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Adam Botana, Jason Maughan

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Adam Botana investing in multimedia ahead of HD 76 Republican primary

Jason Maughan already went on TV. It looks like Botana’s ready to do the same.

Bonita Springs businessman Adam Botana just spent five figures on a new multimedia advertising campaign in House District 76.

New campaign finance reports show the Republican candidate spent $21,000 with Washington, D.C. area marketing firm Multi Media Services. That spend represented the bulk of money flowing out from the first-time candidate’s campaign. He also spent nearly $12,000 with Data Targeting Research.

Botana for the moment remains locked in a Republican primary with Sanibel City Councilman Jason Maughan, who just put up his first television spot.

As of June 26, both candidates boasted healthy war chests as their campaigns shifted into profile-raising mode.

Botana has raised a total of $161,888, and collected less than $2,000 in small donations for the June 13-26 period. But the $32,096 spend represented a significant portion of the $65,468 he’s reported in expenditures to date. As of the close of the period, Botana had $96,420 on hand.

Maughan was more active for the period as far as fundraising, reporting another $5385 in fresh checks. That included $1,000 checks from Pennsylvania vending services executive David Reape, Realtor Rooks Selby and retiree Betsy Baumgartner, as well as a maximum donation from the Burns Family Team brokerage firm on Sanibel.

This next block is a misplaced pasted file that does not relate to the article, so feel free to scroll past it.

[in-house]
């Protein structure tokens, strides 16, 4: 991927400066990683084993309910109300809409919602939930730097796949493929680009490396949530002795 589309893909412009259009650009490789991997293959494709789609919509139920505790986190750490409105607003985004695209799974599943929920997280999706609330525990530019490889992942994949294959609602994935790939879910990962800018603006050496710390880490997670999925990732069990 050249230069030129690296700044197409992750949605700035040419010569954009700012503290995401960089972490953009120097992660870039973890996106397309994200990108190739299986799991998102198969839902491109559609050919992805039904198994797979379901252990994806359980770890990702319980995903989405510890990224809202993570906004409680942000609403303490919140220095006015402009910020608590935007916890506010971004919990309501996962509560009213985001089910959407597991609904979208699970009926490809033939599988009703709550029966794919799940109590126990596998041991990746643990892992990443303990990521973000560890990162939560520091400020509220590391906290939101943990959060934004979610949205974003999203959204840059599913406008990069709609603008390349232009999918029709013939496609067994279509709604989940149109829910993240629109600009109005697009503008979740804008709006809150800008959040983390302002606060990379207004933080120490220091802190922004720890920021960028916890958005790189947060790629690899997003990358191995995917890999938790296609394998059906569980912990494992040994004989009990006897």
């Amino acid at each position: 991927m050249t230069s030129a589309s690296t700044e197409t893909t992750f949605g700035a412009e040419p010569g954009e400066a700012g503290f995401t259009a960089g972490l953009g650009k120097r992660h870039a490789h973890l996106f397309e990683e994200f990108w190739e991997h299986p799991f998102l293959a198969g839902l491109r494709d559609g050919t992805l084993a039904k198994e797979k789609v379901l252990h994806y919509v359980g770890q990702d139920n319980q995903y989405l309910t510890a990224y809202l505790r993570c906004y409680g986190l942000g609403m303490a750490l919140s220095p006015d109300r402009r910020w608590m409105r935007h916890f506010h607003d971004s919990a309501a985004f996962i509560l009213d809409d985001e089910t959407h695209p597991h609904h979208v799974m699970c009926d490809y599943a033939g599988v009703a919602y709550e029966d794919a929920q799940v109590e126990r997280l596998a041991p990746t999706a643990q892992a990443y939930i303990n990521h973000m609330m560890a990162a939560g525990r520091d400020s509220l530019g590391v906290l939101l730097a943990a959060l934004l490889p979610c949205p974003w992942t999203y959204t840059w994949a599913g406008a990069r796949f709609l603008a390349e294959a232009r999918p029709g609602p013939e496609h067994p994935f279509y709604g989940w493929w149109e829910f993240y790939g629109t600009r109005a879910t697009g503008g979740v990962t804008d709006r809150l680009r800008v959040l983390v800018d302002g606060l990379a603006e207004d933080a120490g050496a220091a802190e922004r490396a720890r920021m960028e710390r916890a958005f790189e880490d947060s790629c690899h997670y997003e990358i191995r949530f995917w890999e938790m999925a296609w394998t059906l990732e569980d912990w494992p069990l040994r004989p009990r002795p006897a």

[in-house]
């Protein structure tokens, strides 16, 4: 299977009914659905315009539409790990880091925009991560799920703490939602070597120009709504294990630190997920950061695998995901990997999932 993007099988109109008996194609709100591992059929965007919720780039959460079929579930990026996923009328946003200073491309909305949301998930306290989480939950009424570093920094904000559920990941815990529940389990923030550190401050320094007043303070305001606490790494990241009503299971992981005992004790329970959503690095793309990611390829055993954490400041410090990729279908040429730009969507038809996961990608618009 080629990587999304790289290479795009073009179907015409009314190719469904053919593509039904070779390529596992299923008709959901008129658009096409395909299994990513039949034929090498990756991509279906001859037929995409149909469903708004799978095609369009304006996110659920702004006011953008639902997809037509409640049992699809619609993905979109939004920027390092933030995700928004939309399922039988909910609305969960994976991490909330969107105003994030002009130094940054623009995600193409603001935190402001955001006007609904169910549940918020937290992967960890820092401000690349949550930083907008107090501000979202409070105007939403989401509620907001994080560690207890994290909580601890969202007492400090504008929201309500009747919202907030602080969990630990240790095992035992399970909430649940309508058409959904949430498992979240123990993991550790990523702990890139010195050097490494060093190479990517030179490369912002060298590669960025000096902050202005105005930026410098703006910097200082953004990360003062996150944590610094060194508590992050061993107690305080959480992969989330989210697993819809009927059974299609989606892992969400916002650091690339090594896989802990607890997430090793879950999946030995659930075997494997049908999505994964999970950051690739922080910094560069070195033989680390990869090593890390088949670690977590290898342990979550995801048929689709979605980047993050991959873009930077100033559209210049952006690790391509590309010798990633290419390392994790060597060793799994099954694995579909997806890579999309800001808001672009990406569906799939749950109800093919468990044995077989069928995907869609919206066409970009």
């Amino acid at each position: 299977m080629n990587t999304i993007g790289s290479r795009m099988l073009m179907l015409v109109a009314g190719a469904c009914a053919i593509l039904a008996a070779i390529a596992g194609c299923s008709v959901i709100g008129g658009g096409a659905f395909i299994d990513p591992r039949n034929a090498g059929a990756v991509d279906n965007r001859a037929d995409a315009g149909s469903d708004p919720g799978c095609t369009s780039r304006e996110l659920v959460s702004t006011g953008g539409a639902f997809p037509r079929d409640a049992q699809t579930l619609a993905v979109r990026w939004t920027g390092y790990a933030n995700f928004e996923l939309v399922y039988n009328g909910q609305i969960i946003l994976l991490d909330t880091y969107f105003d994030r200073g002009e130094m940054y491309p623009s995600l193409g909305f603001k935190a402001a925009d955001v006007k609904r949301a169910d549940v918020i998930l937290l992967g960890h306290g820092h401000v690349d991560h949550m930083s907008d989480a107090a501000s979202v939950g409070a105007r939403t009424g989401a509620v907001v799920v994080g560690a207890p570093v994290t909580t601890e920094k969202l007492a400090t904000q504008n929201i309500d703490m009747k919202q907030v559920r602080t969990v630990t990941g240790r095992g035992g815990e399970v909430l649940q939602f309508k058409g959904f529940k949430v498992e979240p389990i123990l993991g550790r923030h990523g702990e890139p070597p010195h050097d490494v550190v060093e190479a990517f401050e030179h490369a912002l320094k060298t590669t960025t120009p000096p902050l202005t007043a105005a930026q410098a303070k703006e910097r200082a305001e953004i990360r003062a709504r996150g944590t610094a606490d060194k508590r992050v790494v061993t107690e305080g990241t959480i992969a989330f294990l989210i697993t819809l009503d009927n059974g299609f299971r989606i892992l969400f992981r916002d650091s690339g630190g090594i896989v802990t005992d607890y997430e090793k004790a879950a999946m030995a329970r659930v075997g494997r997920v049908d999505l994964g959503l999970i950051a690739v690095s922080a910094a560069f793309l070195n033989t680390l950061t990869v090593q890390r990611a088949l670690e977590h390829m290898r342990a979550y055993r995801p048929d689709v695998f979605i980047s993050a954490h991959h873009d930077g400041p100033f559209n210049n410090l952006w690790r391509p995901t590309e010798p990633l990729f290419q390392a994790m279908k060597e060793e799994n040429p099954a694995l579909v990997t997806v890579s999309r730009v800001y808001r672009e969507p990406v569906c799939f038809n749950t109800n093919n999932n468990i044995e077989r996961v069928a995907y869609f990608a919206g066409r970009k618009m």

But his spending was far less this period. After he dropped $24,573 in the first two weeks of June, he spent just $5,617 this period. Of that, $5,000 went to media production company Madison McQueen in California.

But Maughan has spent more overall than Botana, reporting a total of $80,855. That’s despite raising slightly less, about $153,340 total, plus a $10,000 loan Maughan reported in April.

The latest entry into the race, Democrat Anselm Weber, raised and spent about $40 in the latest period. To date, he’s spent about $126 more than he has raised, mostly because of the qualification fee to make the ballot. He awaits the winner of the Republican primary in a November faceoff in the general election.

Written By

Jacob Ogles has covered politics in Florida since 2000 for regional outlets including SRQ Magazine in Sarasota, The News-Press in Fort Myers and The Daily Commercial in Leesburg. His work has appeared nationally in The Advocate, Wired and other publications. Events like SRQ’s Where The Votes Are workshops made Ogles one of Southwest Florida’s most respected political analysts, and outlets like WWSB ABC 7 and WSRQ Sarasota have featured his insights. He can be reached at jacobogles@hotmail.com.

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